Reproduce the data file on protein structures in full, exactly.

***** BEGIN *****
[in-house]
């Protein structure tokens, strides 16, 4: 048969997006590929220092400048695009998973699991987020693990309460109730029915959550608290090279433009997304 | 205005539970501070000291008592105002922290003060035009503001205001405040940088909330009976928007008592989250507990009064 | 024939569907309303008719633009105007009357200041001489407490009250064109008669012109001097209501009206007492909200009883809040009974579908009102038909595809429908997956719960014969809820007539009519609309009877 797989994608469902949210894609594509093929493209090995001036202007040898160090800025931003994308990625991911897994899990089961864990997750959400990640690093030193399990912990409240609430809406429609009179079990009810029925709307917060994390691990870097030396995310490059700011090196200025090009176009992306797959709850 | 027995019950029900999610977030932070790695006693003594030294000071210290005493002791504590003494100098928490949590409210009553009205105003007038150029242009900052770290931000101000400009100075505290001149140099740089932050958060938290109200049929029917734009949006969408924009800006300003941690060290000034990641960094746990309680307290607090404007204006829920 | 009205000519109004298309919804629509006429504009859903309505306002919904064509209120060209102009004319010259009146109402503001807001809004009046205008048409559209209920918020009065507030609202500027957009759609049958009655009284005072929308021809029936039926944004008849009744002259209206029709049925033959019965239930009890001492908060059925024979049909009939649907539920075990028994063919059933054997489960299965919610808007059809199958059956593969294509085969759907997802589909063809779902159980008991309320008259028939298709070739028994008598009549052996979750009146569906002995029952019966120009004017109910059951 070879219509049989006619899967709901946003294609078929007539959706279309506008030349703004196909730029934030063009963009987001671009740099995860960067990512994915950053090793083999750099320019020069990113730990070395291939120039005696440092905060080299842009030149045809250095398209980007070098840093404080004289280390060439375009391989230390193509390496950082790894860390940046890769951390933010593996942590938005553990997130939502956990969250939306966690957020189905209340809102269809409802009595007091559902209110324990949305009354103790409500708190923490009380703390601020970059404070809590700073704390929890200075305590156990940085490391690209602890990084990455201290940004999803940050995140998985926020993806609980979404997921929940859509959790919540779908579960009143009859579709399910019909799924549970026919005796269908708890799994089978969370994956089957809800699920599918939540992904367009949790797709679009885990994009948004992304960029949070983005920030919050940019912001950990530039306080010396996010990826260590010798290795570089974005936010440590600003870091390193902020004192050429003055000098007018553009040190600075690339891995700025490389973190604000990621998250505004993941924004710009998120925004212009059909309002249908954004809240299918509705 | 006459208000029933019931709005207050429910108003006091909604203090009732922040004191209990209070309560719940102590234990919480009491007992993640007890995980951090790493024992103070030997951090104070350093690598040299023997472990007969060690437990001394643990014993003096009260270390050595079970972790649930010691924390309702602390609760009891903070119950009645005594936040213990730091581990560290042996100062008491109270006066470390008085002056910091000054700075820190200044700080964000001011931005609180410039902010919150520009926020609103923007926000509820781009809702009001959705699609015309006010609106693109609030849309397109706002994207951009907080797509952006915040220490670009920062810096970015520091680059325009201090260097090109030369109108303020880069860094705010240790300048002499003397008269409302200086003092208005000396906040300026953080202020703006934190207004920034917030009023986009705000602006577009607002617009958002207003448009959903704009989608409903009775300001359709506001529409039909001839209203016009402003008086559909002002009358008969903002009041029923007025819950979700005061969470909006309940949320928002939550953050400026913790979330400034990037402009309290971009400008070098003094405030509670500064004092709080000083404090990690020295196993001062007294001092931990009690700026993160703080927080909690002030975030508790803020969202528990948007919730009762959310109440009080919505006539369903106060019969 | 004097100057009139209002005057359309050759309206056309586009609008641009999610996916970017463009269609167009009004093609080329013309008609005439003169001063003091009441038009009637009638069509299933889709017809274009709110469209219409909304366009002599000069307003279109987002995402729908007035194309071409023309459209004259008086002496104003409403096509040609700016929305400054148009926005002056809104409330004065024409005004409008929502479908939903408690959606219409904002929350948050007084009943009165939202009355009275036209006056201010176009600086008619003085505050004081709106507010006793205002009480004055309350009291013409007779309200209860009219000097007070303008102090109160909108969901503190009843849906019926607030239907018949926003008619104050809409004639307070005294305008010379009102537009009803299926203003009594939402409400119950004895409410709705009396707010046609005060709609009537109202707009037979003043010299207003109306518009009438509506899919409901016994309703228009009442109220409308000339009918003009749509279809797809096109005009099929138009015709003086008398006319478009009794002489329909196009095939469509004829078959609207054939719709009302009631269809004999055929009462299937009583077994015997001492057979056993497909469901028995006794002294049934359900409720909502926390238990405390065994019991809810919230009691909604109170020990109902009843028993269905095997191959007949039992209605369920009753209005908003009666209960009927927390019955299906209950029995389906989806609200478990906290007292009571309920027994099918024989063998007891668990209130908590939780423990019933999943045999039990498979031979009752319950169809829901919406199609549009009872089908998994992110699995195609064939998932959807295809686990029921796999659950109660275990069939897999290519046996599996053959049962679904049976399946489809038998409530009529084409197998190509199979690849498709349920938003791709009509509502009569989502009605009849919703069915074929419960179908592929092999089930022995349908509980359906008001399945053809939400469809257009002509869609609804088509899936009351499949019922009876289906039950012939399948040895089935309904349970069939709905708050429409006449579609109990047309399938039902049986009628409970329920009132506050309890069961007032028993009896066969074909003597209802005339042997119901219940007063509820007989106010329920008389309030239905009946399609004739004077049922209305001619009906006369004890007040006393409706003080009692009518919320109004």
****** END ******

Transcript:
[in-house]
């Protein structure tokens, strides 16, 4: 048969997006590929220092400048695009998973699991987020693990309460109730029915959550608290090279433009997304 | 205005539970501070000291008592105002922290003060035009503001205001405040940088909330009976928007008592989250507990009064 | 024939569907309303008719633009105007009357200041001489407490009250064109008669012109001097209501009206007492909200009883809040009974579908009102038909595809429908997956719960014969809820007539009519609309009877 797989994608469902949210894609594509093929493209090995001036202007040898160090800025931003994308990625991911897994899990089961864990997750959400990640690093030193399990912990409240609430809406429609009179079990009810029925709307917060994390691990870097030396995310490059700011090196200025090009176009992306797959709850 | 027995019950029900999610977030932070790695006693003594030294000071210290005493002791504590003494100098928490949590409210009553009205105003007038150029242009900052770290931000101000400009100075505290001149140099740089932050958060938290109200049929029917734009949006969408924009800006300003941690060290000034990641960094746990309680307290607090404007204006829920 | 009205000519109004298309919804629509006429504009859903309505306002919904064509209120060209102009004319010259009146109402503001807001809004009046205008048409559209209920918020009065507030609202500027957009759609049958009655009284005072929308021809029936039926944004008849009744002259209206029709049925033959019965239930009890001492908060059925024979049909009939649907539920075990028994063919059933054997489960299965919610808007059809199958059956593969294509085969759907997802589909063809779902159980008991309320008259028939298709070739028994008598009549052996979750009146569906002995029952019966120009004017109910059951 070879219509049989006619899967709901946003294609078929007539959706279309506008030349703004196909730029934030063009963009987001671009740099995860960067990512994915950053090793083999750099320019020069990113730990070395291939120039005696440092905060080299842009030149045809250095398209980007070098840093404080004289280390060439375009391989230390193509390496950082790894860390940046890769951390933010593996942590938005553990997130939502956990969250939306966690957020189905209340809102269809409802009595007091559902209110324990949305009354103790409500708190923490009380703390601020970059404070809590700073704390929890200075305590156990940085490391690209602890990084990455201290940004999803940050995140998985926020993806609980979404997921929940859509959790919540779908579960009143009859579709399910019909799924549970026919005796269908708890799994089978969370994956089957809800699920599918939540992904367009949790797709679009885990994009948004992304960029949070983005920030919050940019912001950990530039306080010396996010990826260590010798290795570089974005936010440590600003870091390193902020004192050429003055000098007018553009040190600075690339891995700025490389973190604000990621998250505004993941924004710009998120925004212009059909309002249908954004809240299918509705 | 006459208000029933019931709005207050429910108003006091909604203090009732922040004191209990209070309560719940102590234990919480009491007992993640007890995980951090790493024992103070030997951090104070350093690598040299023997472990007969060690437990001394643990014993003096009260270390050595079970972790649930010691924390309702602390609760009891903070119950009645005594936040213990730091581990560290042996100062008491109270006066470390008085002056910091000054700075820190200044700080964000001011931005609180410039902010919150520009926020609103923007926000509820781009809702009001959705699609015309006010609106693109609030849309397109706002994207951009907080797509952006915040220490670009920062810096970015520091680059325009201090260097090109030369109108303020880069860094705010240790300048002499003397008269409302200086003092208005000396906040300026953080202020703006934190207004920034917030009023986009705000602006577009607002617009958002207003448009959903704009989608409903009775300001359709506001529409039909001839209203016009402003008086559909002002009358008969903002009041029923007025819950979700005061969470909006309940949320928002939550953050400026913790979330400034990037402009309290971009400008070098003094405030509670500064004092709080000083404090990690020295196993001062007294001092931990009690700026993160703080927080909690002030975030508790803020969202528990948007919730009762959310109440009080919505006539369903106060019969 | 004097100057009139209002005057359309050759309206056309586009609008641009999610996916970017463009269609167009009004093609080329013309008609005439003169001063003091009441038009009637009638069509299933889709017809274009709110469209219409909304366009002599000069307003279109987002995402729908007035194309071409023309459209004259008086002496104003409403096509040609700016929305400054148009926005002056809104409330004065024409005004409008929502479908939903408690959606219409904002929350948050007084009943009165939202009355009275036209006056201010176009600086008619003085505050004081709106507010006793205002009480004055309350009291013409007779309200209860009219000097007070303008102090109160909108969901503190009843849906019926607030239907018949926003008619104050809409004639307070005294305008010379009102537009009803299926203003009594939402409400119950004895409410709705009396707010046609005060709609009537109202707009037979003043010299207003109306518009009438509506899919409901016994309703228009009442109220409308000339009918003009749509279809797809096109005009099929138009015709003086008398006319478009009794002489329909196009095939469509004829078959609207054939719709009302009631269809004999055929009462299937009583077994015997001492057979056993497909469901028995006794002294049934359900409720909502926390238990405390065994019991809810919230009691909604109170020990109902009843028993269905095997191959007949039992209605369920009753209005908003009666209960009927927390019955299906209950029995389906989806609200478990906290007292009571309920027994099918024989063998007891668990209130908590939780423990019933999943045999039990498979031979009752319950169809829901919406199609549009009872089908998994992110699995195609064939998932959807295809686990029921796999659950109660275990069939897999290519046996599996053959049962679904049976399946489809038998409530009529084409197998190509199979690849498709349920938003791709009509509502009569989502009605009849919703069915074929419960179908592929092999089930022995349908509980359906008001399945053809939400469809257009002509869609609804088509899936009351499949019922009876289906039950012939399948040895089935309904349970069939709905708050429409006449579609109990047309399938039902049986009628409970329920009132506050309890069961007032028993009896066969074909003597209802005339042997119901219940007063509820007989106010329920008389309030239905009946399609004739004077049922209305001619009906006369004890007040006393409706003080009692009518919320109004």